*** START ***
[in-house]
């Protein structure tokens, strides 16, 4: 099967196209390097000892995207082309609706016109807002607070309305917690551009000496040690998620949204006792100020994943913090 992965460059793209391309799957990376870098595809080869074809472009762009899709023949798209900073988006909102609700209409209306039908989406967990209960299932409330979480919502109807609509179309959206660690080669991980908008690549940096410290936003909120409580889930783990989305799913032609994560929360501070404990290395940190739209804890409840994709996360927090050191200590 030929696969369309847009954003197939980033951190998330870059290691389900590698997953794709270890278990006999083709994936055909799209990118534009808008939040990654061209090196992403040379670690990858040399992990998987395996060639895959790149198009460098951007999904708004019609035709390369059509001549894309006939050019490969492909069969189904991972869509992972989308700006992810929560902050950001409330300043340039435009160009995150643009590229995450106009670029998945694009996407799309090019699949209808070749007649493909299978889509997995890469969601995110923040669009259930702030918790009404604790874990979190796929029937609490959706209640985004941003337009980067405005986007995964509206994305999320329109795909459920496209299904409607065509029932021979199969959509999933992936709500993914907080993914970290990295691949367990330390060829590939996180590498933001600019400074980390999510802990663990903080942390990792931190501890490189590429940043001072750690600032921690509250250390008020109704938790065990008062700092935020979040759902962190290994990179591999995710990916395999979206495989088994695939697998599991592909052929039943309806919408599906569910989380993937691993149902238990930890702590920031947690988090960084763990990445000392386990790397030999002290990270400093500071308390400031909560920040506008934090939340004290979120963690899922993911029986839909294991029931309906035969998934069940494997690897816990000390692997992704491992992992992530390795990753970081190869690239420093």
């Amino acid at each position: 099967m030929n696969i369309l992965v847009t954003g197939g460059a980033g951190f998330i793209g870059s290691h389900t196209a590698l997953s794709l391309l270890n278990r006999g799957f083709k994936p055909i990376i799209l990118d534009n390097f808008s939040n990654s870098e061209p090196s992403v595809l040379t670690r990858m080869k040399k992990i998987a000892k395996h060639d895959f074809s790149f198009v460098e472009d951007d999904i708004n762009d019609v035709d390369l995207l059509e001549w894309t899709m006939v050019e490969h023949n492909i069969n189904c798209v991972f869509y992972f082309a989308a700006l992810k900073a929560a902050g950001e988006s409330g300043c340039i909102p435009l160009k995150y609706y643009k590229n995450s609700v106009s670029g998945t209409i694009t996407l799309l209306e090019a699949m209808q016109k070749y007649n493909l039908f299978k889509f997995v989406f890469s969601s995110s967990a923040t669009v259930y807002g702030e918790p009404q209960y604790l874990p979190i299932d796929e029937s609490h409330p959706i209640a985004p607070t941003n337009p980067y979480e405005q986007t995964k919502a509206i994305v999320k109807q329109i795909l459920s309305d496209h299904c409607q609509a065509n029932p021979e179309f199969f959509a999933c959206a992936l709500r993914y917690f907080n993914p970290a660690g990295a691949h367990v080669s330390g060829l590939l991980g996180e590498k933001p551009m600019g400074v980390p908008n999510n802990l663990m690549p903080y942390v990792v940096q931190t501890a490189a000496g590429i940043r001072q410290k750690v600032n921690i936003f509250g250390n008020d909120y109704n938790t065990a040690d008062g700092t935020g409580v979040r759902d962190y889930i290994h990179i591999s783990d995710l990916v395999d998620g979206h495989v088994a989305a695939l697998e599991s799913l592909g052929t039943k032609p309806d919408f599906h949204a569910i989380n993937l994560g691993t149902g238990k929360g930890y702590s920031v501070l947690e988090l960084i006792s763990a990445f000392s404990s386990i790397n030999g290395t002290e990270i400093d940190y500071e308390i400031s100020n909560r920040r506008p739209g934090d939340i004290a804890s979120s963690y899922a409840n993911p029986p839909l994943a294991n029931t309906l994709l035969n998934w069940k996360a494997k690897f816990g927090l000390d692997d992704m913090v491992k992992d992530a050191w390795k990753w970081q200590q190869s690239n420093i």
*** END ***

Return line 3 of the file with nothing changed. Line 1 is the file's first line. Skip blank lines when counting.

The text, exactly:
């Amino acid at each position: 099967m030929n696969i369309l992965v847009t954003g197939g460059a980033g951190f998330i793209g870059s290691h389900t196209a590698l997953s794709l391309l270890n278990r006999g799957f083709k994936p055909i990376i799209l990118d534009n390097f808008s939040n990654s870098e061209p090196s992403v595809l040379t670690r990858m080869k040399k992990i998987a000892k395996h060639d895959f074809s790149f198009v460098e472009d951007d999904i708004n762009d019609v035709d390369l995207l059509e001549w894309t899709m006939v050019e490969h023949n492909i069969n189904c798209v991972f869509y992972f082309a989308a700006l992810k900073a929560a902050g950001e988006s409330g300043c340039i909102p435009l160009k995150y609706y643009k590229n995450s609700v106009s670029g998945t209409i694009t996407l799309l209306e090019a699949m209808q016109k070749y007649n493909l039908f299978k889509f997995v989406f890469s969601s995110s967990a923040t669009v259930y807002g702030e918790p009404q209960y604790l874990p979190i299932d796929e029937s609490h409330p959706i209640a985004p607070t941003n337009p980067y979480e405005q986007t995964k919502a509206i994305v999320k109807q329109i795909l459920s309305d496209h299904c409607q609509a065509n029932p021979e179309f199969f959509a999933c959206a992936l709500r993914y917690f907080n993914p970290a660690g990295a691949h367990v080669s330390g060829l590939l991980g996180e590498k933001p551009m600019g400074v980390p908008n999510n802990l663990m690549p903080y942390v990792v940096q931190t501890a490189a000496g590429i940043r001072q410290k750690v600032n921690i936003f509250g250390n008020d909120y109704n938790t065990a040690d008062g700092t935020g409580v979040r759902d962190y889930i290994h990179i591999s783990d995710l990916v395999d998620g979206h495989v088994a989305a695939l697998e599991s799913l592909g052929t039943k032609p309806d919408f599906h949204a569910i989380n993937l994560g691993t149902g238990k929360g930890y702590s920031v501070l947690e988090l960084i006792s763990a990445f000392s404990s386990i790397n030999g290395t002290e990270i400093d940190y500071e308390i400031s100020n909560r920040r506008p739209g934090d939340i004290a804890s979120s963690y899922a409840n993911p029986p839909l994943a294991n029931t309906l994709l035969n998934w069940k996360a494997k690897f816990g927090l000390d692997d992704m913090v491992k992992d992530a050191w390795k990753w970081q200590q190869s690239n420093i």